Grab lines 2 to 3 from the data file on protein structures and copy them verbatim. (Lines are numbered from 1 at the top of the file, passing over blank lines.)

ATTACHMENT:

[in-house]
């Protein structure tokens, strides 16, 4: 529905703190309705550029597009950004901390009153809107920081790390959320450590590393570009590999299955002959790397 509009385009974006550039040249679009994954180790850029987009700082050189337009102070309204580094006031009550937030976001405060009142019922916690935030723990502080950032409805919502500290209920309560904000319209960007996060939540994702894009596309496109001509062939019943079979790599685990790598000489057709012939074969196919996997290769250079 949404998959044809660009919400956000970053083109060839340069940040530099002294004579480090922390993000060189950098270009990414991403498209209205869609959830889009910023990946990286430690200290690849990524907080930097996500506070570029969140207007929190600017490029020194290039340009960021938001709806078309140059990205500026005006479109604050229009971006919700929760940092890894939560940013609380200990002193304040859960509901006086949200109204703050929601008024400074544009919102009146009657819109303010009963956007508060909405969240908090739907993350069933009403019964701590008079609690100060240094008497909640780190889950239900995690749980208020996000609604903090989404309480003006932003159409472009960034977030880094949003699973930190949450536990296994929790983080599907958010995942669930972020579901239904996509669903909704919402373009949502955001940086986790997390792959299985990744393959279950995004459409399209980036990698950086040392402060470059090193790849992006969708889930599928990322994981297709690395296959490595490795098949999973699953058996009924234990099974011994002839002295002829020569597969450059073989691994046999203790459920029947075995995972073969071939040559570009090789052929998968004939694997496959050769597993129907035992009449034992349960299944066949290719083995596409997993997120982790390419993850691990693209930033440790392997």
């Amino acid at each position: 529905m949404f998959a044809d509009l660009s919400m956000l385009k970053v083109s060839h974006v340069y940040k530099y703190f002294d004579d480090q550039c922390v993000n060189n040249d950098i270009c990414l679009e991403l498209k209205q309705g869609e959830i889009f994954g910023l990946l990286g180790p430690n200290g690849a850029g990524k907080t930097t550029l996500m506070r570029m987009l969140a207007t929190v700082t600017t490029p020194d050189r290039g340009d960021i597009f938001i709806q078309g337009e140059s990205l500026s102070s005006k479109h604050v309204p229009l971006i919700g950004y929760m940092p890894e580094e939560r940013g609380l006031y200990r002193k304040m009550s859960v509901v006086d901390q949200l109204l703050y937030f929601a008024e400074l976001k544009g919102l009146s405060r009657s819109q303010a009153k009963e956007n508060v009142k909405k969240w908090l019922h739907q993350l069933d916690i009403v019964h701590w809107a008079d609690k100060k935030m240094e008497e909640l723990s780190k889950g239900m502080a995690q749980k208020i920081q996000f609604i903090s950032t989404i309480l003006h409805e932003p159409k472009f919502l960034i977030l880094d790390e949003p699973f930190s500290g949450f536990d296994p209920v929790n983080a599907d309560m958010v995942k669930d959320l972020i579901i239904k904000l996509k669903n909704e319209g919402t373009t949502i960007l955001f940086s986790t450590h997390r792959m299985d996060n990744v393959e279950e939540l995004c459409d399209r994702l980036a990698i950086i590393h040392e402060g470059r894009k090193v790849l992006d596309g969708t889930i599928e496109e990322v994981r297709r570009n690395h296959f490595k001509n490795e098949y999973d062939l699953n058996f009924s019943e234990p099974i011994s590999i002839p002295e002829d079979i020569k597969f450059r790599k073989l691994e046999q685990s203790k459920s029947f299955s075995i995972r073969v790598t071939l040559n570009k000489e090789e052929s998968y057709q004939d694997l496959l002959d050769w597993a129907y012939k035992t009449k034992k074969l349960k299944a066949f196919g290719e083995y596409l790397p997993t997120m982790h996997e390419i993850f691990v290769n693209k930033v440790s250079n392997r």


């Protein structure tokens, strides 16, 4: 529905703190309705550029597009950004901390009153809107920081790390959320450590590393570009590999299955002959790397 509009385009974006550039040249679009994954180790850029987009700082050189337009102070309204580094006031009550937030976001405060009142019922916690935030723990502080950032409805919502500290209920309560904000319209960007996060939540994702894009596309496109001509062939019943079979790599685990790598000489057709012939074969196919996997290769250079 949404998959044809660009919400956000970053083109060839340069940040530099002294004579480090922390993000060189950098270009990414991403498209209205869609959830889009910023990946990286430690200290690849990524907080930097996500506070570029969140207007929190600017490029020194290039340009960021938001709806078309140059990205500026005006479109604050229009971006919700929760940092890894939560940013609380200990002193304040859960509901006086949200109204703050929601008024400074544009919102009146009657819109303010009963956007508060909405969240908090739907993350069933009403019964701590008079609690100060240094008497909640780190889950239900995690749980208020996000609604903090989404309480003006932003159409472009960034977030880094949003699973930190949450536990296994929790983080599907958010995942669930972020579901239904996509669903909704919402373009949502955001940086986790997390792959299985990744393959279950995004459409399209980036990698950086040392402060470059090193790849992006969708889930599928990322994981297709690395296959490595490795098949999973699953058996009924234990099974011994002839002295002829020569597969450059073989691994046999203790459920029947075995995972073969071939040559570009090789052929998968004939694997496959050769597993129907035992009449034992349960299944066949290719083995596409997993997120982790390419993850691990693209930033440790392997």
């Amino acid at each position: 529905m949404f998959a044809d509009l660009s919400m956000l385009k970053v083109s060839h974006v340069y940040k530099y703190f002294d004579d480090q550039c922390v993000n060189n040249d950098i270009c990414l679009e991403l498209k209205q309705g869609e959830i889009f994954g910023l990946l990286g180790p430690n200290g690849a850029g990524k907080t930097t550029l996500m506070r570029m987009l969140a207007t929190v700082t600017t490029p020194d050189r290039g340009d960021i597009f938001i709806q078309g337009e140059s990205l500026s102070s005006k479109h604050v309204p229009l971006i919700g950004y929760m940092p890894e580094e939560r940013g609380l006031y200990r002193k304040m009550s859960v509901v006086d901390q949200l109204l703050y937030f929601a008024e400074l976001k544009g919102l009146s405060r009657s819109q303010a009153k009963e956007n508060v009142k909405k969240w908090l019922h739907q993350l069933d916690i009403v019964h701590w809107a008079d609690k100060k935030m240094e008497e909640l723990s780190k889950g239900m502080a995690q749980k208020i920081q996000f609604i903090s950032t989404i309480l003006h409805e932003p159409k472009f919502l960034i977030l880094d790390e949003p699973f930190s500290g949450f536990d296994p209920v929790n983080a599907d309560m958010v995942k669930d959320l972020i579901i239904k904000l996509k669903n909704e319209g919402t373009t949502i960007l955001f940086s986790t450590h997390r792959m299985d996060n990744v393959e279950e939540l995004c459409d399209r994702l980036a990698i950086i590393h040392e402060g470059r894009k090193v790849l992006d596309g969708t889930i599928e496109e990322v994981r297709r570009n690395h296959f490595k001509n490795e098949y999973d062939l699953n058996f009924s019943e234990p099974i011994s590999i002839p002295e002829d079979i020569k597969f450059r790599k073989l691994e046999q685990s203790k459920s029947f299955s075995i995972r073969v790598t071939l040559n570009k000489e090789e052929s998968y057709q004939d694997l496959l002959d050769w597993a129907y012939k035992t009449k034992k074969l349960k299944a066949f196919g290719e083995y596409l790397p997993t997120m982790h996997e390419i993850f691990v290769n693209k930033v440790s250079n392997r």